Seven years into her medical practice, Dr. Amara Karen Allison was in quarantine for the third time. The first time, six years ago, she had been a secondary contact of a patient who had the Ebola Virus Disease (EVD). The second time, last November, she’d had viral haemorrhagic fever. Now there was a chance that she had the novel coronavirus, and because she has asthma, she was also in the high-risk group.
A few days before Dr. Amara went into quarantine, her team at the International SOS had received updated training on COVID-19, which was already ravaging Europe but had not entered Nigeria. Then on February 26, a Wednesday afternoon, an Italian man walked into her office 28 minutes before the end of her shift. “I started taking his history,” she tells me. “By the time I found out I was telling myself, ‘Contain this first and sort yourself out later.’”
Dr. Amara alerted her team and protocols were implemented. Also placed in quarantine were four health workers and 35 other people who had been in contact with the index case. Her employer assigned a psychologist to check in on her twice daily, and doctors from the World Health Organisation (WHO) were calling to encourage and advise her. “We didn’t know so much, as we do now, about the virus then, so we were all uncertain,” she says. “My crew members, we formed a group on WhatsApp, and we really supported each other there.”
“It was really, really gloom, it didn’t even hit me until the third day,” she says. “I couldn’t stand up because I was broken. And I cried, I wept.”
To create distraction, she resorted to Netflix, books, workout, and an online course in lifestyle medicine. “It’s safe to say I was depressed, but for every three negative thoughts, I countered them with five positive thoughts.”
On some days, she didn’t want to speak to anybody. “My mom would say, ‘Okay, don’t say anything, let me hear you breathing, just stay on the line.’ On the eight day I woke up with sore throat and I thought, ‘For real, I’m going to die.’ I made a video and I was telling my family how much I love them and how much I miss them.”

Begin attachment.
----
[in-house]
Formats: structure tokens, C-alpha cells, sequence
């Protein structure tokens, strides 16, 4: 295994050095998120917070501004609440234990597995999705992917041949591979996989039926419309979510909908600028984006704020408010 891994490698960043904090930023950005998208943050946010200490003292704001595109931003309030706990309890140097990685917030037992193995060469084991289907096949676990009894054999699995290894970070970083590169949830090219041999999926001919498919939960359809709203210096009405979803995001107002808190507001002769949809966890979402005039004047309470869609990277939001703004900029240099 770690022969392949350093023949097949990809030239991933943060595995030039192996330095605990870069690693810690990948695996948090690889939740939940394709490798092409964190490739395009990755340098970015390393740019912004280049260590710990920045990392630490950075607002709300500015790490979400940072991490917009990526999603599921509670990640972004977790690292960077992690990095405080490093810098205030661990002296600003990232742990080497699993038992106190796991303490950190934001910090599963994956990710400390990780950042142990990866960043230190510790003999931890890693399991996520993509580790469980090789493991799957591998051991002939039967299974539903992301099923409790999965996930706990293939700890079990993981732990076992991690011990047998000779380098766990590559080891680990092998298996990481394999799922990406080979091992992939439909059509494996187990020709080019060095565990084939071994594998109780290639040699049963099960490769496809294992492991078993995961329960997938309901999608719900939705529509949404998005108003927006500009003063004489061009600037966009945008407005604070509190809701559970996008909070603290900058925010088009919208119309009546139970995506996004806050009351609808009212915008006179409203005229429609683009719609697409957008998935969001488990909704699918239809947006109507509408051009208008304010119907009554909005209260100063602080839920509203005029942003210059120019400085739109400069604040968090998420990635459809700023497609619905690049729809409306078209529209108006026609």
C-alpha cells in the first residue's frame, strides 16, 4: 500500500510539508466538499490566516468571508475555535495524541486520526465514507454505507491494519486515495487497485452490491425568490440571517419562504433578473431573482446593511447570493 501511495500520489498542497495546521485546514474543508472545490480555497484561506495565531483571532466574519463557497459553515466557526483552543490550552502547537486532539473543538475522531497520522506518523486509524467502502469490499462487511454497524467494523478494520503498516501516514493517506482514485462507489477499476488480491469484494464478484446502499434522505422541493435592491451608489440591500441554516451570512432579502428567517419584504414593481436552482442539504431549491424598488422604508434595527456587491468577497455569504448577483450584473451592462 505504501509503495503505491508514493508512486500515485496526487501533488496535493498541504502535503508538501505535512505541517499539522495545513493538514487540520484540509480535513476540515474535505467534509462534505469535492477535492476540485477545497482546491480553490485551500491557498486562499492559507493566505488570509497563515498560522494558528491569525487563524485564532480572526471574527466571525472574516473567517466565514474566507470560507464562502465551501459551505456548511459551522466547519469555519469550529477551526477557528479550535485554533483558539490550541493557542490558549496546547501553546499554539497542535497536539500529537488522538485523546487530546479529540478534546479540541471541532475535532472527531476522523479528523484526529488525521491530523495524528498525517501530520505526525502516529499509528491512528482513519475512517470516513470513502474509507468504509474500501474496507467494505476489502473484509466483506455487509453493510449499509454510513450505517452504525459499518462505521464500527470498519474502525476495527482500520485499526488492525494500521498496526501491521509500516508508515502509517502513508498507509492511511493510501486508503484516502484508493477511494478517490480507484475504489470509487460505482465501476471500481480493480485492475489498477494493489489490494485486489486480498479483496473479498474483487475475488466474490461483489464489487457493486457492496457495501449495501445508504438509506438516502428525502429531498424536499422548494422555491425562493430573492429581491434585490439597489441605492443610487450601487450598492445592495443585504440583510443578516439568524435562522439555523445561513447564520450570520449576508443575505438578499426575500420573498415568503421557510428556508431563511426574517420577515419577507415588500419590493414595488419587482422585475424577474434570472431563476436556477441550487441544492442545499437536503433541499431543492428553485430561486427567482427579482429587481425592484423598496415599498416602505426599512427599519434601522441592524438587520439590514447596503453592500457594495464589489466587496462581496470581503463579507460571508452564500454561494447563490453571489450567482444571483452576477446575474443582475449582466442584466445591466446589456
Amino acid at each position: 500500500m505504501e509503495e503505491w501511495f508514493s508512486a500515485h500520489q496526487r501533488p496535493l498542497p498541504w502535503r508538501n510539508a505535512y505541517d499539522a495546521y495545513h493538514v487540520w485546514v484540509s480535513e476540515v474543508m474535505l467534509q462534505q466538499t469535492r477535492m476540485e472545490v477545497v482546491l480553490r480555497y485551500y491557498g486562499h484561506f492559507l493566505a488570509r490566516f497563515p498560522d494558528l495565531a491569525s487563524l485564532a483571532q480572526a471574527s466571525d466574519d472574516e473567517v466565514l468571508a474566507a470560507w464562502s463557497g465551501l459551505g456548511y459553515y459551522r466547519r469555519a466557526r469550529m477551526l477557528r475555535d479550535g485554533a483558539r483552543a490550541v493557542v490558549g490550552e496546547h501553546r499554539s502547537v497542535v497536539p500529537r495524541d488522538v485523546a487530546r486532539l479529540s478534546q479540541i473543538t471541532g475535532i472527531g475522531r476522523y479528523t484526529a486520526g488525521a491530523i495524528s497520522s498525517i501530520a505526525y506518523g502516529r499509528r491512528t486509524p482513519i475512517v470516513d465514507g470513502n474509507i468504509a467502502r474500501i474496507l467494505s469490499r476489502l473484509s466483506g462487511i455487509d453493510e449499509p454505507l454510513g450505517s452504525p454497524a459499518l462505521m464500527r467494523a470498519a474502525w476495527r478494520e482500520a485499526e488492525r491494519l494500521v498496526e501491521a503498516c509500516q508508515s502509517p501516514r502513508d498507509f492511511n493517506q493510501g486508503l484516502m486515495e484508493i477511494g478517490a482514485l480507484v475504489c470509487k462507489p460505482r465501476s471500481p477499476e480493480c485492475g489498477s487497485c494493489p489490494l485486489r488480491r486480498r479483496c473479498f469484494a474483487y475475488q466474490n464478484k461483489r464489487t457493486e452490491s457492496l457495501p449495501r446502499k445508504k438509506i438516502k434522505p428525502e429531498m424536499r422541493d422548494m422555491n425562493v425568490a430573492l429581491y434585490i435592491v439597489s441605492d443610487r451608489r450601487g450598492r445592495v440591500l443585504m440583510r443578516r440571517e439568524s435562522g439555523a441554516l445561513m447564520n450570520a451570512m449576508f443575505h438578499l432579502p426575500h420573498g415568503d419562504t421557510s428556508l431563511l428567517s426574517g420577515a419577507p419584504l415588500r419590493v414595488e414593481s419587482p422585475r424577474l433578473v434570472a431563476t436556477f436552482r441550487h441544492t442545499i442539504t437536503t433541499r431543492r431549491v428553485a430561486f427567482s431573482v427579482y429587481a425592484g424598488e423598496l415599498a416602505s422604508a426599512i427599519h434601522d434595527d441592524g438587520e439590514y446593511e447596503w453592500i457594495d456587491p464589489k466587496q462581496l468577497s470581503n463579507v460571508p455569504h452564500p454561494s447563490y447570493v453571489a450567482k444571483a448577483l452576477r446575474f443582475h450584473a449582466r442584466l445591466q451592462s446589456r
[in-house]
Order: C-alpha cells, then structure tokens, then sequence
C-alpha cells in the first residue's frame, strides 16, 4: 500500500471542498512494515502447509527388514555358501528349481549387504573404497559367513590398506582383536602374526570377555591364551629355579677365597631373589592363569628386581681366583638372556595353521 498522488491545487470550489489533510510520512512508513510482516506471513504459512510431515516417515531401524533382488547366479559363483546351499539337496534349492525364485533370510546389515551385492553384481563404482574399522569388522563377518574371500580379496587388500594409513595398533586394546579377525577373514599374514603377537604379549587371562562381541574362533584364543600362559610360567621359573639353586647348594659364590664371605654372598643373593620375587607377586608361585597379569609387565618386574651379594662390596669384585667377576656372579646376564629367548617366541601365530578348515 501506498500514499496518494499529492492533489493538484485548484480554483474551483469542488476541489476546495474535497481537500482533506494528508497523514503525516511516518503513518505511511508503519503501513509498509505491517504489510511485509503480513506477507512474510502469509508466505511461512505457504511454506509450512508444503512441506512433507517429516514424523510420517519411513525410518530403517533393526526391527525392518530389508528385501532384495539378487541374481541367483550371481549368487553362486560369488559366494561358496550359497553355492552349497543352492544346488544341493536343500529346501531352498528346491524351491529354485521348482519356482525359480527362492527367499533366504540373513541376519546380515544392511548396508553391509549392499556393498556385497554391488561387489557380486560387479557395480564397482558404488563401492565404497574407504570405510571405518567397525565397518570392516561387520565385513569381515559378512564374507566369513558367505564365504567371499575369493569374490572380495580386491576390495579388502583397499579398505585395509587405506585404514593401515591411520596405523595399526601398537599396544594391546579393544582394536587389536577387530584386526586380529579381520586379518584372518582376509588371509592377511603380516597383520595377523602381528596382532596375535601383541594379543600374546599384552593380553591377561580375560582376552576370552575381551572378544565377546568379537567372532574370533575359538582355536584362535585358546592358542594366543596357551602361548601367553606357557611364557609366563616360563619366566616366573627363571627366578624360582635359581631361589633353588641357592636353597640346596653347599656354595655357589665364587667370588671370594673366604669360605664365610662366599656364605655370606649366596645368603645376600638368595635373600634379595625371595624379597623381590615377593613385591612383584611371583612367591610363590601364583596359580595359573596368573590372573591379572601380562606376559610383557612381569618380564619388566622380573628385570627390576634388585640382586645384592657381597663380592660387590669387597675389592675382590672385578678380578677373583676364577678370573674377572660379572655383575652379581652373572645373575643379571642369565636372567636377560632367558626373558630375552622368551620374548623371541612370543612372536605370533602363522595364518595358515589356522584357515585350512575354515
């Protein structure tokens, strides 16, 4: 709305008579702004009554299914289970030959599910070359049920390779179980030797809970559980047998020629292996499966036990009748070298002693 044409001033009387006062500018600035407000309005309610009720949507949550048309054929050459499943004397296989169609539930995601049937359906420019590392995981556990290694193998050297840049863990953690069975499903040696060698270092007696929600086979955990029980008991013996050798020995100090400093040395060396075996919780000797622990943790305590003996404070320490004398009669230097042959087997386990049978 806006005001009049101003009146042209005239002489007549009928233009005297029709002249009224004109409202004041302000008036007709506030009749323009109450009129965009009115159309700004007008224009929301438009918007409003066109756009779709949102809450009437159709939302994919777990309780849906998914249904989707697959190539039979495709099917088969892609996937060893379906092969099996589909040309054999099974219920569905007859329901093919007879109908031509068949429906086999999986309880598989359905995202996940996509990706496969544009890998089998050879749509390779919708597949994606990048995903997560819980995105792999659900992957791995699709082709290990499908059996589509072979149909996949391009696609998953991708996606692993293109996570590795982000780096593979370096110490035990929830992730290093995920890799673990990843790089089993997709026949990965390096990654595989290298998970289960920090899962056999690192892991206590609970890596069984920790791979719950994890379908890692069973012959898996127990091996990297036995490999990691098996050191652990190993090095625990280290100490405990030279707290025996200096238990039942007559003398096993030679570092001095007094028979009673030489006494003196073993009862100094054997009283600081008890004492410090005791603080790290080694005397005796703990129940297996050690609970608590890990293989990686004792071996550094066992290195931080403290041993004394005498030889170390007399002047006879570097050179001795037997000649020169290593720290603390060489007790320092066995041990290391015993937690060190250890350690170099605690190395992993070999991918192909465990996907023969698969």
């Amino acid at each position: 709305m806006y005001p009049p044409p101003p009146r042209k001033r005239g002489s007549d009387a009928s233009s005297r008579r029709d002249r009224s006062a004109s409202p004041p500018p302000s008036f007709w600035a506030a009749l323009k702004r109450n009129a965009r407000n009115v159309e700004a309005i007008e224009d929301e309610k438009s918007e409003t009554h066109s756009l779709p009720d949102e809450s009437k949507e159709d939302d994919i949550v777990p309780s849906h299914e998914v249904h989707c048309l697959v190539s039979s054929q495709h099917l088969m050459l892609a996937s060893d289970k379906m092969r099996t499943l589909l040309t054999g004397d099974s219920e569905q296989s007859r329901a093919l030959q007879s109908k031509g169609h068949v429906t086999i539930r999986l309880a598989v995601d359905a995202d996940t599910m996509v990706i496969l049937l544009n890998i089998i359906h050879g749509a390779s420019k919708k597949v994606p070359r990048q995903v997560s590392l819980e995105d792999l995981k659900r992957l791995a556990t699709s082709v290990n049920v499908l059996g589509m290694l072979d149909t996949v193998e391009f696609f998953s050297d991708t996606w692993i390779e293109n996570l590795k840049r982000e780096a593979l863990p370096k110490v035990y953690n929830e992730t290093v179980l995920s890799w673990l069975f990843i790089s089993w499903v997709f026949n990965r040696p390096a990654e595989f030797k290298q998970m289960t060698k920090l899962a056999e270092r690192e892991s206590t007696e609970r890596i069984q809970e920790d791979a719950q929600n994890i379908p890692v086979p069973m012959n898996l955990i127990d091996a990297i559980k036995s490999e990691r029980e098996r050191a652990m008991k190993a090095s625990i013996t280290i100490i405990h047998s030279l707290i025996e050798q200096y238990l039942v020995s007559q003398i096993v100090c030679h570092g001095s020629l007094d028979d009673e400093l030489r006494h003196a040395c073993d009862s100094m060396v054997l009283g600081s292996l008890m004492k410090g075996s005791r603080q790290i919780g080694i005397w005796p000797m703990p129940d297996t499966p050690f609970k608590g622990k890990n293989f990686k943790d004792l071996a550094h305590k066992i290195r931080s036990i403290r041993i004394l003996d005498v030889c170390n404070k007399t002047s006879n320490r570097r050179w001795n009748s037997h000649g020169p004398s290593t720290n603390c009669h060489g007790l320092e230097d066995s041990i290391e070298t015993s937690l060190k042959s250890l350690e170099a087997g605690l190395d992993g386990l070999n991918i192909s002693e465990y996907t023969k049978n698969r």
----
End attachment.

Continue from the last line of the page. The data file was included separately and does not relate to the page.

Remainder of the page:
Born in Port Harcourt, southern Nigeria, Dr. Amara grew up with five siblings, including a twin. “I had a full and wholesome childhood,” she says. “Mom’s a lawyer, dad’s a business man. I grew up with a lot of love.” She wanted to study English or Law, but her lawyer mother already decided that one of her twins would be a doctor. “My brother was already an engineer and she was telling everybody that she would be a ‘Mama Doctor.’” It wasn’t until her later years of study, at the University of Port Harcourt Teaching Hospital, that she found her distinct passion.
“I had this child I bonded with, it was in my pediatrics posting in fifth year. She had Rhabdomyosarcoma, cancer of the muscle, and, oh my goodness, I remember, a very beautiful, very cheerful child. I would always come back after rounds or after school. If I had money, I would support them, the littlest way I could. And eventually, that child died. I had gone to another posting then. The parents called me to tell me. I was hit, I was shook up. And that’s when I realized, I really cared about medicine.”
A disease spreading across the globe, predestined to enter a country of 200 million with an unprepared health system, and then an index diagnosis by a female doctor: parallels were quickly drawn to the late Dr. Stella Adadevoh, regarded as a national paragon for her efforts to contain the Ebola epidemic in her Lagos clinic. But Dr. Amara does not entertain any comparisons.
“It didn’t cross my mind initially. Then my mom called one day, she was trying to console me, and said, ‘You’re just like Stella Adadevoh.’ I said, ‘Mommy, why would you say that? That woman was so much, she’s a hero. How can you even compare me to her? I’m just doing my job, abeg.’”
Dr. Amara continues to differentiate between the two situations. “As ravaging as it was, there was hope [with Ebola], there was a drug routine. But with coronavirus, it was gloom.”